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NOTICE: All slip opinions and orders are subject to formal revision and are superseded by the advance sheets and bound volumes of the Official Reports. If you find a typographical error or other formal error, please notify the Reporter of Decisions, Supreme Judicial Court, John Adams Courthouse, 1 Pemberton Square, Suite 2500, Boston, MA, 02108-1750; (617) 5571030; SJCReporter@sjc.state.ma.us SJC-10590 COMMONWEALTH Plymouth. Present: vs. ROBERT O. JACOBS. April 9, 2021. - October 19, 2021. Budd, C.J., Cypher, Kafker, Wendlandt, & Georges, JJ. Homicide. Firearms. Constitutional Law, Assistance of counsel. Evidence, Alibi, Expert opinion. Witness, Expert. Jury and Jurors. Practice, Criminal, Assistance of counsel, Jury and jurors, Conduct of juror, Capital case. Indictments found and returned in the Superior Court Department on March 17, 2006. The cases were tried before Barbara A. Dortch-Okara, J., and a motion for a new trial, filed on June 21, 2016, was heard by Robert C. Cosgrove, J. Janet Hetherwick Pumphrey for the defendant. Carolyn A. Burbine, Assistant District Attorney, for the Commonwealth. GEORGES, J. In February of 2006, fifteen year old Jerard Rogers was shot to death after a party in Brockton. The defendant, then eighteen year old Robert O. Jacobs, was indicted on charges of murder in the first degree and unlawful possession 2 of a firearm in connection with the victim's death. At trial in September of 2008, the Commonwealth proceeded on theories of deliberate premeditation and extreme atrocity or cruelty. The defendant was convicted by a Superior Court jury of both charges and based on both theories of murder. After the defendant's motion to reduce the verdict of murder in the first degree was denied, he entered his appeal in this court. His motion for a stay of appeal was allowed so that he could pursue a motion for a new trial in the Superior Court. In this subsequent motion, the defendant argued that trial counsel provided ineffective assistance because counsel did not call three alibi witnesses and did not introduce testimony by a crime scene reconstruction expert. A Superior Court judge, who was not the trial judge, conducted an evidentiary hearing and denied the motion. We consolidated the defendant's appeal from the denial of his motion for a new trial with his direct appeal, in which he argues that a new trial is required because the trial judge should have declared a mistrial due to juror misconduct. We discern no error in the trial judge's decision to deny the motion for a mistrial, nor any reason to grant relief under G. L. c. 278, § 33E. Accordingly, we affirm the defendant's convictions and the order denying his motion for a new trial. Background. We summarize the evidence in the light most favorable to the Commonwealth, reserving certain details for 3 later discussion. See Commonwealth v. Chalue, 486 Mass. 847, 849 (2021). On the evening of February 18, 2006, the defendant and the victim attended a party hosted by a high school classmate of the victim. The defendant was driven to the party by his close friend, Reaksmy Ke. Ke's sister, Soryear Ke, and Soryear's coworker, Carmen Velazquez, who was the victim's girlfriend, were passengers in the vehicle.1 During the drive, Velazquez saw the defendant pull "a little silver gun" from his waistband and play with it for a few seconds. The victim arrived at the party separately, later that evening. A degree of animosity had existed between the victim and the defendant prior to the party. The origin of the dispute appeared to be an incident in which the defendant had spat on the victim from an upper floor of a District Court court house, leading to a brief verbal altercation. during the party. The animosity continued At one point, the defendant and a friend of the victim engaged in a confrontation in which the defendant warned, "You and your friends are going to get it after the party, get away from me," while lifting his shirt to display a firearm. The party ended around midnight, and the remaining partygoers congregated in front of the house, where a fight Because Reaksmy Ke and Soryear Ke share a surname, we refer to each by their first names. 1 4 ensued.2 Gunshots rang out, either immediately before the fight ended or shortly thereafter, and the partygoers fled in multiple directions. Three of the partygoers -- Shaquan Berry, Aaron Tobey, and Brian Jean-Pierre -- testified to having seen the defendant wearing a "gray hoodie" and shooting into the air during the first round of shots.3 Tobey also testified that the defendant was standing "in the middle of" a nearby hill at that point. In the aftermath of the gunshots, Velazquez encountered the victim and Soryear together at the top of the hill. Soryear spoke with them briefly before she began walking toward the bottom of the hill, leaving Velazquez and the victim together behind her. At that point, another round of gunshots was fired, four of which struck the victim. The victim knocked Velazquez to the ground before ultimately succumbing to his injuries at the scene. Five shell casings were found near the scene, with another two located together about one hundred yards away from All of the witnesses who testified to having observed the fight said that neither the victim nor the defendant was involved. 2 Shaquan Berry, Aaron Tobey, and Brian Jean-Pierre identified the defendant as the person who fired the first round of shots, and their out-of-court identifications were introduced substantively. Given Tobey's inability or unwillingness to testify about his prior identification of the defendant, Tobey's identification testimony before the grand jury was introduced substantively, over objection. 3 5 the victim, in a parking area. Soryear told police that, during the second round of shots and as she turned and began walking down the hill, she saw the defendant standing on the hill, shooting the victim from "within five or six feet" away.4 Soryear said that the defendant's sweatshirt hood was "off," such that she had a "full view" of his face. She later identified the defendant as the shooter in a photographic array. Discussion. On appeal, the defendant principally focuses on the asserted errors by the motion judge in the denial of the motion for a new trial; we address those arguments first and then turn to the defendant's claim of juror misconduct that he asserted in his direct appeal. 1. Motion for a new trial. a. Standard of review. "'[A] motion for a new trial is addressed to the sound discretion of the trial judge,' who may grant a new trial 'if it appears that justice may not have been done'" (citations omitted). Before the grand jury, Soryear identified the defendant as having shot the victim. At trial, however, she denied having seen the shooter or having identified the defendant as such. Soryear's prior identification was admitted substantively through the testimony of one of the police officers who interviewed her following the shooting. See Mass. G. Evid. § 801(d)(1)(C) (2021) (declarant's prior statement not hearsay if "[t]he declarant testifies and is subject to crossexamination about a prior statement, and the statement . . . identifies a person as someone the declarant perceived earlier"). See also Commonwealth v. Cong Duc Le, 444 Mass. 431, 439-440 (2005) (permitting substantive use of pretrial identification evidence where witness denies having made identification). 4 6 Commonwealth v. Kolenovic, 471 Mass. 664, 672 (2015), S.C., 478 Mass. 189 (2017). We review a decision on a motion for a new trial for an abuse of discretion, meaning we consider whether the motion judge's decision resulted from "a clear error of judgment in weighing the factors relevant to the decision such that the decision falls outside the range of reasonable alternatives" (quotation and citation omitted). Commonwealth, 470 Mass. 169, 185 n.27 (2014). L.L. v. Where a judge conducts an evidentiary hearing, we "accept the [judge's] findings where they are supported by substantial evidence in the record." Commonwealth v. Velez, 487 Mass. 533, 540 (2021). "When, as here, the motion judge did not preside at trial, we defer to that judge's assessment of the credibility of witnesses at the hearing on the new trial motion, but we regard ourselves in as good a position as the motion judge to assess the trial record." Commonwealth v. Perkins, 450 Mass. 834, 845 (2008), quoting Commonwealth v. Grace, 397 Mass. 303, 307 (1986). The defendant maintains that his trial counsel was constitutionally ineffective in several respects, which we discuss infra. In reviewing a claim of ineffective assistance of counsel in a case of murder in the first degree, we apply the substantial likelihood of a miscarriage of justice standard, Velez, 487 Mass. at 539, and "consider whether there was an error in the course of the trial (by defense counsel, the 7 prosecutor, or the judge) and, if there was, whether that error was likely to have influenced the jury's conclusion," Commonwealth v. Wright, 411 Mass. 678, 682 (1992), S.C., 469 Mass. 447 (2014). Where the asserted error is based on a tactical or strategic decision by trial counsel, we consider whether counsel's decision was manifestly unreasonable when made.5 Velez, supra at 540. See Commonwealth v. White, 409 Mass. 266, 272 (1991) ("In cases where tactical or strategic decisions of the defendant's counsel are at issue, we conduct our review with some deference to avoid characterizing as unreasonable a defense that was merely unsuccessful"). The manifestly unreasonable test is made up of two considerations. Velez, 487 Mass. at 540. First, "we evaluate the [strategic or tactical] decision at the time it was made, and make every effort . . . to eliminate the distorting effects of hindsight." Id., quoting Commonwealth v. Holland, 476 Mass. 801, 812 (2017). Second, substantively, "[o]nly strategy and tactics which lawyers of ordinary training and skill in criminal law would not consider competent" are manifestly unreasonable. Velez, supra, quoting Holland, supra. Such deference is required "because, ultimately, counsel alone has the benefit of the full factual picture that dictates the choice of those matters to be revealed to the fact finder and those that are better left unexposed to court room scrutiny." Kolenovic, 471 Mass. at 673. 5 8 b. Failure to call witnesses. The defendant argues that his trial counsel was constitutionally ineffective for failing to call putative alibi witnesses Reaksmy, Vanessa Franklin, and Christina Jacobs,6 who would have testified that they were with the defendant (either at the time of the gunshots or immediately thereafter) and had not seen him shoot a gun or with a gun in his possession. The defendant also argues that counsel provided ineffective assistance by failing to call a crime scene reconstruction expert to opine that, given the eyewitness testimony and the physical evidence, the shooting took place in an area where no witness testified to having seen the defendant. i. Alibi witnesses. Reaksmy, Franklin, and Christina testified at the hearing on the motion for a new trial. Reaksmy said that when the first round of shots was fired, the defendant was standing next to him and was not holding anything in his hand. Reaksmy also said that, during that first round of shots, he saw flashes of light approximately fifteen to twenty feet away from where he was standing. He and the defendant then ran toward the street, but he did not see the specific direction in which the defendant went. Reaksmy was not with the defendant when the second round of shots was fired. Because the defendant and Christina Jacobs share a last name, we refer to the latter hereafter by her first name. 6 9 Franklin, the defendant's "god sister,"7 testified that she also attended the house party that night and that she was standing next to the defendant when the first round of shots was fired. She and the defendant then left the area and began walking up the hill toward a convenience store on an adjacent street. While they were walking, Franklin heard a second round of shots. The defendant's sister, Christina, picked them up about "two minutes" after they reached the store. Similarly, Christina testified that during the early morning hours of February 19, 2006, she received a telephone call from Franklin, picked up Franklin and the defendant from the corner store, and drove them home. All three alibi witnesses said that they had been asked by defense counsel to attend the defendant's trial and to sit outside the court room, which they did for the duration of the trial, on the assumption that they would be called to testify, although ultimately none of them was called. Rather, at trial, defense counsel said that he did not intend to call either Christina or Franklin "because after hearing everything [he had] heard here, [he did not] think that they would bring anything to the jury that would be helpful to anybody." Counsel expressed slight hesitancy but ultimately determined he would not call Franklin identified the defendant as her "god brother," explaining that Franklin's mother is the defendant's godparent. 7 10 Reaksmy because counsel did not "know what else he could bring to the table" and was "reluctant to expose [Reaksmy] to . . . vicious cross-examination."8 The decision "[w]hether to call a witness is a strategic decision." Commonwealth v. Morales, 453 Mass. 40, 45 (2009). Counsel is not ineffective for failing to call an alibi witness whose credibility is in question and who may harm the defense's case. See Commonwealth v. McMaster, 21 Mass. App. Ct. 722, 735- 736 (1986). We have previously acknowledged that defense counsel's decision not to introduce cumulative testimony does not rise to the level of ineffective assistance of counsel. See Commonwealth v. Watt, 484 Mass. 742, 764 (2020), citing Commonwealth v. Vaughn, 471 Mass. 398, 414 (2015). Trial counsel explained his hesitations to the trial judge in calling Reaksmy as a witness: "I have discussed this matter with the defendant, and in view of the testimony of other witnesses to the effect that Mr. Ke was observed, along with others, including the defendant, near his car at the time of the first shots. I don't know what else [Reaksmy] could bring to the table. He was going to be called because he would testify that he was with the defendant at the time the first shots were fired, and that the defendant did not fire those shots." Trial counsel explained: "I wouldn't hesitate, except there's always a down side to that, . . . you know, and I don't know what that down side is." After discussing the issue with the defendant, counsel informed the judge that Reaksmy would not be called, as "the defendant has agreed that I should make the call, and I'm making the call. I will not call the witness [Reaksmy] to testify." The trial judge then conducted a colloquy with the defendant to ensure that the defendant had spoken with counsel and understood the risks of choosing not to call a witness in his defense, and the defendant asserted that he did not wish to call Reaksmy. 8 11 "The burden to prove ineffective assistance remains on the defendant even if memories have faded and rendered his task more difficult," Commonwealth v. Hudson, 446 Mass. 709, 715 (2006), which was certainly the case here. Although defense counsel offered some contemporaneous explanation during the trial for his decision not to call the alibi witnesses, intervening adverse health issues precluded him from fully testifying to his specific decision-making process at the evidentiary hearing a decade after the trial.9 Nevertheless, given the available information regarding counsel's motives for declining to call these potential alibi witnesses -- such as defense counsel's testimony at the evidentiary hearing and his submitted affidavits -- we conclude that the decision was not manifestly unreasonable. Counsel reasonably could have concluded that calling these witnesses, about whose other testimony counsel was uncertain, had the potential to harm the defendant's case more than doing so would have helped it.10 See Commonwealth v. Four or five years before the evidentiary hearing, defense counsel suffered a stroke that significantly diminished his memory. Defense counsel recalled representing the defendant, but could not identify him on sight at the evidentiary hearing. 9 The defendant argues that trial counsel's ineffectiveness is further evidenced by his interviews with the alibi witnesses before trial, in which he informed at least two of them of the importance of their testimony. This argument is unavailing. After considering the case put forth by the Commonwealth, counsel reasonably might have changed his mind about the value 10 12 Little, 376 Mass. 233, 242 (1978) ("Counsel could sensibly conclude that putting [all available alibi witnesses] on the stand would do more harm than good"). At trial, counsel made clear that, in light of the testimony put forth by the Commonwealth, he did not believe that either Franklin or Christina would provide any new, credible, and material information to the jury. He also explained that, although Reaksmy might have been able to testify that he had been standing next to the defendant when the first round of shots were fired, the jury already had heard evidence to that effect, and thus he was reluctant to expose Reaksmy to potentially vigorous cross-examination merely to introduce cumulative evidence. Moreover, trial counsel made these strategic decisions after the close of the Commonwealth's case, which was replete of the alibi testimony. It is the choice of the defendant, and, indeed, the responsibility of defense counsel, to modify or even abandon an initial defense plan and to adapt to create a more effective strategy for the defense. See Ouber v. Guarino, 293 F.3d 19, 28 (1st Cir. 2002) ("[O]n the eve of trial, a thoughtful lawyer may remain unsure as to whether to call the defendant as a witness. If such uncertainty exists, however, it is an abecedarian principle that the lawyer must exercise some degree of circumspection"). See, e.g., Felts v. State, 354 S.W.3d 266, 284-285 (Tenn. 2011), and cases cited ("[D]evelopments in the course of a trial will often prompt, indeed necessitate, legitimate changes in strategy"). We decline to hold that defense counsel's decision to change strategies after hearing the Commonwealth's case-in-chief necessarily demonstrates or, by itself, is evidence of counsel's ineffectiveness. 13 with conflicting testimony. Although there were some points of general agreement among the Commonwealth's witnesses with respect to the shooting itself, such as their description of the shooter's clothing and hair, the number of shots fired, and the time of the shooting, the testimony regarding the location and the identity of the shooter differed.11 In such circumstances, it was not manifestly unreasonable for trial counsel to conclude that the risk of putting the alibi witnesses on the stand, and subjecting them to cross-examination, potentially could cause more harm than good to the defense's case. See Commonwealth v. Fuller, 394 Mass. 251, 261 (1985), S.C., 419 Mass. 1002 (1994) (failure to call witness not manifestly unreasonable where counsel interviewed potential defense witness but good cause existed to be wary and counsel reasonably could have concluded that calling witness would do more harm than good). Here, trial counsel reasonably could have concluded that the better course of action was to emphasize the conflicting testimony among the Commonwealth's key witnesses and to argue the presence of reasonable doubt as a result. For example, Soryear testified that the shooter was standing toward the top of the hill, but later contradicted herself. Tobey testified that he viewed the shooter, whom he identified as the defendant, running away from the scene, but later stated that he was unable to identify the shooter. 11 14 This is true especially considering the defendant's relationships with Reaksmy, Franklin, and Christina: Reaksmy, the defendant's very close friend; Franklin, his close "god sister" for most of his life; and Christina, the defendant's biological sister. Counsel could have concluded that the jury would view these relationships as supplying strong motivations for the witnesses to fabricate an alibi for the defendant and that, if so, the testimony would in fact increase the jury's focus on the strengths of the Commonwealth's case. See Hudson, 446 Mass. at 725-726 (inherent weakness of alibi testimony of family member exacerbated by witness's failure to disclose immediately defendant's alibi); Commonwealth v. Thomas, 429 Mass. 146, 153 (1999) ("Common sense and the case law dictate that the testimony of a blood relative of the defendant is inherently less credible than the testimony of other witnesses"). The reasonableness of defense counsel's strategic decision not to call these witnesses is further buttressed by the motion judge's finding that Reaksmy and Franklin contradicted each other regarding important details concerning the evening's events when testifying at the hearing on the motion for a new trial. Specifically, Reaksmy testified that he drove to the party with the defendant and that he did not recall Franklin's presence at the party. Reaksmy further testified that he was 15 with the defendant when the first round of shots was fired. Franklin testified, however, not only that she was at the party, but also that the defendant was standing "right next to" her during the first round of gunshots. During cross-examination, Franklin then contradicted herself and denied having been with the defendant when she heard the first round of gunshots. Given these key contradictions, trial counsel's misgivings about Franklin's and Reaksmy's capabilities as witnesses reasonably could have led him to conclude that their testimony could indicate to the jury that they either had difficulty remembering the details of the evening or were fabricating their testimony, and that it was better for the defendant's case not to call them as witnesses. This is not a case where counsel failed to investigate, identify, or interview potentially key defense witnesses. Contrast Commonwealth v. Hampton, 88 Mass. App. Ct. 162, 166-167 (2015) (counsel ineffective for failure to investigate witness testimony). See generally Commonwealth v. Denis, 442 Mass. 617, 629-630 (2004). To the contrary, the record reflects that trial counsel was aware of these witnesses, had interviewed them (in some cases several times), knew the substance of what they had 16 to say,12 and subsequently made a deliberate and strategic decision not to call them. These actions were not manifestly unreasonable. ii. Expert witness. The defendant contends that trial counsel was ineffective because he did not retain an expert witness to testify regarding the likely location of the shooter. The absence of expert testimony constitutes ineffective assistance where such testimony could provide a substantial ground of defense or is necessary to rebut critical expert testimony relied upon by the Commonwealth. See Commonwealth v. Millien, 474 Mass. 417, 429-434 (2016). At the hearing on his motion for a new trial, the defendant called Peter Massey, a crime scene reconstruction expert, to testify. Massey testified that, despite several of the Commonwealth's witnesses testifying to having seen the gunman standing at the approximate midpoint of the hill, if an individual were walking uphill while firing a gun at a fixed object, one would expect to "find a trail of [shell] casings at At the evidentiary hearing on the defendant's motion for a new trial, a number of trial counsel's documents were admitted by stipulation of the parties, including the "trial file" (consisting of copies of the indictments, reports, grand jury transcripts, and trial motions) and several memoranda to file. Following trial counsel's testimony at the hearing, "well over one hundred pages" of other electronically stored documents relating to the defendant's trial, such as portions of trial counsel's notes, were discovered and subsequently admitted as evidence by stipulation. 12 17 distances determined by the firing of the firearm," rather than the close grouping of shell casings that was found at the top of the hill. The location where the casings were recovered was significant to Massey because, in his opinion, the path of the bullets through the victim's body was inconsistent with the shooter having fired from partway up the hill. Massey explained that, based on the locations of the casings, the shooting had to have taken place "in very close proximity to where the victim's body was found," and that "the muzzle of the firearm . . . and the victim were all on the same plane." The defendant argues that, had Massey's testimony been presented to the jury, it would have influenced the jury toward acquittal, as it would have demonstrated that the defendant could not have been the shooter. We disagree. The defendant's argument misconstrues Massey's testimony at the evidentiary hearing. Essentially, Massey opined that the victim, the shooter, and the muzzle of the gun all had been "on the same plane," and that the shooter was in very close proximity to the victim when he fired the fatal shots. We agree with the motion judge that Massey's testimony that the victim, the shooter, and the muzzle of the gun were all "on the same plane" and in very close proximity did "nothing to contradict" Soryear's testimony that she saw the defendant shoot the victim 18 from about five to six feet away.13 Accordingly, we conclude that trial counsel's decision not to retain an expert on crime scene reconstruction was not manifestly unreasonable. 2. Claim of juror misconduct on direct appeal. The defendant also argues in his direct appeal that he is entitled to a new trial or a reduction of the verdict of murder due to juror misconduct. After the jury began deliberations, a court officer noticed one of the jurors copying something from his cell phone onto a piece of paper. When the officer confronted the juror, the juror revealed that he was writing down a definition of the term "reasonable doubt" that he had retrieved from a webpage, Legal.com. The juror said that he had mentioned to other members of the jury the day before that he wanted to search an external source for more information on the subject of reasonable doubt, but that he did not believe that any of the other jurors could see what he was writing, as he had been "in We emphasize that, although Soryear denied seeing the shooter or identifying the defendant as such when testifying at trial, the Commonwealth was permitted to introduce Soryear's earlier, positive identification of the defendant as the shooter through the testimony of Sergeant Scott Warmington of the State police as substantive evidence. See Cong Duc Le, 444 Mass. at 432 (allowing substantive use of pretrial identification evidence, even if witness testifies that he or she did not make such identification). Therefore, the jury could have found Soryear's prior testimony and identification of the witness persuasive and in line with Massey's conclusions, mitigating the usefulness of Massey's testimony. 13 19 the corner" of the room and was not reading aloud as he wrote. The judge conducted a separate voir dire of each juror asking whether the juror witnessed the interaction in the deliberation room that morning or had seen what the juror was writing. The judge sought to determine whether any other jurors had sought out extraneous information, had been exposed to extraneous information, or no longer were able to follow the judge's instructions. During these interviews, the judge learned that, the previous evening, another juror had used the Internet to read about "reasonable doubt," but had not spoken to any other juror about the subject. After completing the interviews, the judge dismissed the two tainted jurors but denied the defendant's motion for a mistrial. The judge determined that dismissal of the two jurors was sufficient to protect the impartiality of the jury, given that the remaining jurors had not spoken with the two tainted jurors and either did not notice one of the juror's act of writing, only saw the writing upside down, or only saw the title of "reasonable doubt." Each of the remaining jurors expressed the belief that he or she could remain impartial, would continue to follow the judge's instructions, and would not seek out extraneous information. After replacing the two excused jurors with two alternate jurors, the judge instructed the jury to begin their deliberations anew. 20 "Article 12 of the Massachusetts Declaration of Rights and the Sixth Amendment to the United States Constitution guarantee a criminal defendant the right to a trial before an impartial jury." Commonwealth v. Philbrook, 475 Mass. 20, 30 (2016). To safeguard this right, a trial judge is obliged to avoid extraneous influences on jurors. Mass. 162, 167 (2019). See Commonwealth v. Colon, 482 "An extraneous matter is one that involves information not part of the evidence at trial and raises a serious question of possible prejudice." Id., quoting Commonwealth v. Guisti, 434 Mass. 245, 251 (2001), S.C., 449 Mass. 1018 (2007). See, e.g., Commonwealth v. Fidler, 377 Mass. 192, 194 (1979) (during deliberations, juror stated information not presented at trial). "[N]ot all extraneous jury discussion[, however,] compromises a defendant's right to a fair trial, and the presence of an extraneous influence does not necessarily require a mistrial." Colon, supra at 168. When a trial judge learns that the jury were exposed to an extraneous influence, the judge is required to determine whether the jurors are able to remain impartial. Mass. at 30-31. See Philbrook, 475 A trial judge has "discretion in addressing issues of extraneous information on jurors discovered during trial." Commonwealth v. Trapp, 423 Mass. 356, 362, cert. denied, 519 U.S. 1045 (1996). "A reviewing court 'will not disturb a judge's findings of impartiality,' or a judge's 21 finding that a juror is unbiased, 'absent a clear showing of an abuse of discretion or that the finding was clearly erroneous.'" Colon, 482 Mass. at 168, quoting Commonwealth v. McCowen, 458 Mass. 461, 493-494 (2010). "Where a judge conducts individual voir dire of each juror, excuses all influenced jurors, and determines that the remaining jurors are impartial, a defendant's right to an impartial jury has not been violated." Colon, supra. Here, the trial judge was informed immediately by a court officer that the jury potentially had been exposed to an extraneous definition of "reasonable doubt." The judge conducted a comprehensive, individual voir dire of each juror to determine the information to which he or she had been exposed, and whether the juror was able to remain impartial and to decide the case based on the evidence presented at trial. During these colloquies, the judge found two jurors who explained that they had conducted external research about the meaning of "reasonable doubt," concluded that those jurors could not remain impartial, and dismissed them. The remaining jurors stated that they had not conducted any of their own research and had not seen the definition of reasonable doubt the juror had attempted to write on paper in the deliberation room. At most, the remaining jurors said that they had seen only the words "reasonable" or "reasonable doubt." Accordingly, we conclude that the trial 22 judge did not err in declining to declare a mistrial on the basis of this juror misconduct, and the defendant's right to an impartial jury was not violated. 3. Review under G. L. c. 278, § 33E. We have reviewed the entire record pursuant to our responsibilities under G. L. c. 278, § 33E, and discern no basis to reduce the conviction of murder in the first degree to a lesser degree of guilt or to order a new trial. Judgments affirmed. Order denying motion for a new trial affirmed.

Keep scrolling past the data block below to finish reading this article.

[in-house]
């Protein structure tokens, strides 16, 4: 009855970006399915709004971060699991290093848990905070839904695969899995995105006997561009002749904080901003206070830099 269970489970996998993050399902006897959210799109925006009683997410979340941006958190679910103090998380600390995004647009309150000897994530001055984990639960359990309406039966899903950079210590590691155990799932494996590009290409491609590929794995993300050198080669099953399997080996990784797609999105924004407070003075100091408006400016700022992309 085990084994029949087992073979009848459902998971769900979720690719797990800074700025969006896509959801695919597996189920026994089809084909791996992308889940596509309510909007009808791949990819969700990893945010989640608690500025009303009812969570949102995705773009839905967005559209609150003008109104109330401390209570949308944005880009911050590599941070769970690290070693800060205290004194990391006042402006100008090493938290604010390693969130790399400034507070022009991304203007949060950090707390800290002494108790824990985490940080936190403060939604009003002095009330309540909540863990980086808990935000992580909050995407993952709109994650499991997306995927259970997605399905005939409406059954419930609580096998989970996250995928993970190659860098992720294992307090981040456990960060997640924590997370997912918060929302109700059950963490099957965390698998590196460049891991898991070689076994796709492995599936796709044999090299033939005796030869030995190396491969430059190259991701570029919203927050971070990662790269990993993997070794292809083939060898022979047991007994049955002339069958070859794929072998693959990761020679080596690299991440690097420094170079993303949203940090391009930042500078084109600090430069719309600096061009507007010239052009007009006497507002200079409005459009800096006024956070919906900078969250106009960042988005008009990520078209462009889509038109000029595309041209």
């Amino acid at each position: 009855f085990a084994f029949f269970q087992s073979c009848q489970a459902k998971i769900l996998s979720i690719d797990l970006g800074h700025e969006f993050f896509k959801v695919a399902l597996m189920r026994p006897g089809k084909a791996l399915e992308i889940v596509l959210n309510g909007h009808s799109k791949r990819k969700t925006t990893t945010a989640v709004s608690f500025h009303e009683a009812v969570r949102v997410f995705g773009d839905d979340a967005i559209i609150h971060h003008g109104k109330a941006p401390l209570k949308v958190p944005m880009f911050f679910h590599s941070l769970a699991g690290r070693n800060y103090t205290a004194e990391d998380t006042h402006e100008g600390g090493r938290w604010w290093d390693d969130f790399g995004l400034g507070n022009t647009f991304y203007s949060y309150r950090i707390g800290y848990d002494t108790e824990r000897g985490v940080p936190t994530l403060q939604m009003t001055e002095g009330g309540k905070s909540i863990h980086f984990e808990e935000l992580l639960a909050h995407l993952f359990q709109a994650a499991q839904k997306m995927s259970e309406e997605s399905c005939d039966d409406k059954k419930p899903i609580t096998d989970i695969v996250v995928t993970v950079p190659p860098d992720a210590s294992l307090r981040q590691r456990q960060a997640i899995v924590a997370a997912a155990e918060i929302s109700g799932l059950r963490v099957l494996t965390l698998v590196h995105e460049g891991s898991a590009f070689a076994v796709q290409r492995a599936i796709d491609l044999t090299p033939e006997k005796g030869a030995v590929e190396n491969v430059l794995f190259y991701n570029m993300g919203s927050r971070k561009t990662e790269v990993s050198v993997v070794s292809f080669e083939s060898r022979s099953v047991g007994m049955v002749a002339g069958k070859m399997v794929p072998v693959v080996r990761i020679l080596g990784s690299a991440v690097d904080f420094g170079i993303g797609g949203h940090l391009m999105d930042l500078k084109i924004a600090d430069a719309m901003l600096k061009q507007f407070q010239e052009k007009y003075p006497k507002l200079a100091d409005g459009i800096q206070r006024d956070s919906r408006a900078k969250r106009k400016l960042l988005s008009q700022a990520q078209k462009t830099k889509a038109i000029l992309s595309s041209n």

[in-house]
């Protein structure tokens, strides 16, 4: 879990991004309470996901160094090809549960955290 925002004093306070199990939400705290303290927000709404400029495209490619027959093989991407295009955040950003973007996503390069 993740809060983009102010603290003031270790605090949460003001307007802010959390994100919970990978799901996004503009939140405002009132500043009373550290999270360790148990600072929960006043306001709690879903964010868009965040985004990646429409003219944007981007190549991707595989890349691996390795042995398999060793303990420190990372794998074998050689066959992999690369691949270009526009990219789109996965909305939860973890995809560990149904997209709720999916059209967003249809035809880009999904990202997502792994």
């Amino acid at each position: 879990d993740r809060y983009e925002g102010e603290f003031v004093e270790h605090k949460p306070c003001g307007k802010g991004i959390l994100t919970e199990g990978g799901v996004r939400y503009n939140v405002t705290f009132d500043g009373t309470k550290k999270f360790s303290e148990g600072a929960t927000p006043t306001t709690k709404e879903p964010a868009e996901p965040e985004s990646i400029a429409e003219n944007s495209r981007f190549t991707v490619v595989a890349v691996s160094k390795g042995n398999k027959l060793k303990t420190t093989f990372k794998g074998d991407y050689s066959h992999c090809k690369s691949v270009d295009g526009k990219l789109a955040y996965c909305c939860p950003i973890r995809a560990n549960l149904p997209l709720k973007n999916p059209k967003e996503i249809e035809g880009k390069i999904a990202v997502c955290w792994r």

Primary Holding
The Supreme Judicial Court affirmed Defendant's convictions for murder in the first degree and unlawful possession of a firearm, holding that there was no error.